Traditional models explaining why socioeconomic status is so important for adolescent educational and behavioural outcomes has focused on either the structural or individual factors by which SES shapes these outcomes. The Sociocultural Self Model proposes that self-concept plays an important role in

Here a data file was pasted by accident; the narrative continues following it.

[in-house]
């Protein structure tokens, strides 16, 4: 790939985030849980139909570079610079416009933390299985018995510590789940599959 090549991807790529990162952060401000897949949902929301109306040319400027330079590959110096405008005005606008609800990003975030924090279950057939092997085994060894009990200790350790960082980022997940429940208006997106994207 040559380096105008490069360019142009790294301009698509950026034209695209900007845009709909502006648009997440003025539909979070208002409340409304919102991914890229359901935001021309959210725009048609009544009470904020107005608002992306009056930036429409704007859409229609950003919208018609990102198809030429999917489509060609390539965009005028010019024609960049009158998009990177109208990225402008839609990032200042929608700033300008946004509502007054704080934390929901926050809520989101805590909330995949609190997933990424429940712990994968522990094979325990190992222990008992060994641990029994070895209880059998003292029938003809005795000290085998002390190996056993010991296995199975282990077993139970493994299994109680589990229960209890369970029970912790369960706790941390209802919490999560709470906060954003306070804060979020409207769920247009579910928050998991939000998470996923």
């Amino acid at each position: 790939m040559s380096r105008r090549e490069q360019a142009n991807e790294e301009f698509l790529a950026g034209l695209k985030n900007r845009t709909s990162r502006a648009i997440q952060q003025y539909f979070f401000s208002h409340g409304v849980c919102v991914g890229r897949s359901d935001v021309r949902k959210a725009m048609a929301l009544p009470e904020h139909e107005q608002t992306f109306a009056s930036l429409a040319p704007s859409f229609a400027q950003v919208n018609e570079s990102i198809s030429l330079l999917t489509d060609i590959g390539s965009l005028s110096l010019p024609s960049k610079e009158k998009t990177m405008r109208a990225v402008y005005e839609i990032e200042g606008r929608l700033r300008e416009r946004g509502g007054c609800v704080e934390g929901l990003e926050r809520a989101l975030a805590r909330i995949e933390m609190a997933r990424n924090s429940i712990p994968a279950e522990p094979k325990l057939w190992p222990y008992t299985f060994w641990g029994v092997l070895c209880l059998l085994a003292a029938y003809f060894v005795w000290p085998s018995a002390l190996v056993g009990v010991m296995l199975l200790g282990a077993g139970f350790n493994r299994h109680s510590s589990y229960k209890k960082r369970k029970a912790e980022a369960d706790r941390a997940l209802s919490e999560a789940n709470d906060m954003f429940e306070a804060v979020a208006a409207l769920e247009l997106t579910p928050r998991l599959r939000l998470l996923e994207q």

understanding the link between the structural and individual-level factors that shape experiences of socioeconomic disadvantage. Adolescents consistently report positive attitudes towards the rich and negative attitudes towards the poor, regardless of their own socioeconomic status. Few studies, however, focus the nature and consequences self-perceptions of socioeconomic status. The existing work that has largely consists of either (1) qualitative interviews with undergraduate students, which are difficult to link with academic achievement or behavioural outcomes, or (2) single-item measures of perceived social status, which are problematic given the likely multifaceted structure of adolescent perceptions. To address this gap, a mixed-methods design will be used to develop a measure of perceived socioeconomic status among adolescents. These qualitative perceptions and quantitative survey responses will be subsequently linked with educational outcomes (i.e., academic achievement, academic motivation, school attachment and truancy) and behaviour problems (i.e., disruptive or undesirable behaviour). The first phase of the study will employ qualitative data collection with high school students in Sherbrooke, Quebec. Prior to the initial interviews, the questions will be approved by a steering committee of educational professionals who work with adolescents (e.g., school teachers, psychoeducators and school counsellors). The interviews with the students will start with specific and concrete questions on the socioeconomic status variation within their schools. Youth will be subsequently asked about their perceptions of non-tangible indicators of socioeconomic status, using a critical incident approach (e.g., when was the last time you were reminded about the wealth of your family). Finally, the third set of questions will ask youth to discuss how their perceptions of socioeconomic status relate to their educational goals and problem behaviours. These interviews will be transcribed and coded, and participants will be recruited until saturation is attained (approximately 30 hour-long interviews). These coded interviews will be employed as the source material for measure item development. Questionnaire items will be approved by both the initial steering committee and by a panel of experts in poverty and adolescent development. The second phase of this project will employ quantitative methods to assess measure validity and reliability. The first step in this validation will involve testing the perceived socioeconomic status items, along with additional measures of perceived social status and self-reported family income, to assess convergent and divergent validity. These measures will be included as part of an ongoing, FRQSC funded project of high school students in Sherbrooke, Quebec (N = 175). The final items will be compiled, and will be re-validated within an ongoing SSHRC, FQRS and CIHR funded study of youth with and without conduct problems (N = 175). Along with measures of social status, this study includes longitudinal assessments of parent-reported socioeconomic status, parent, teacher, and youth reported educational outcomes and behaviour problems. The third phase of the project takes a mixed-method approach to understand how perceived socioeconomic status is associated with educational outcomes and behaviour problems. Youth’s qualitative perceptions of the associations between socioeconomic status and educational and behavioural outcomes from the first phase and their quantitative responses on measures of perceived socioeconomic status, educational outcomes and problem behaviours at the second phase will be compared. Taking a multiphase, mixed methods approach adheres to modern measure development guidelines and permits for a deeper understanding of how youth experience perceived socioeconomic status, informing future research in this area.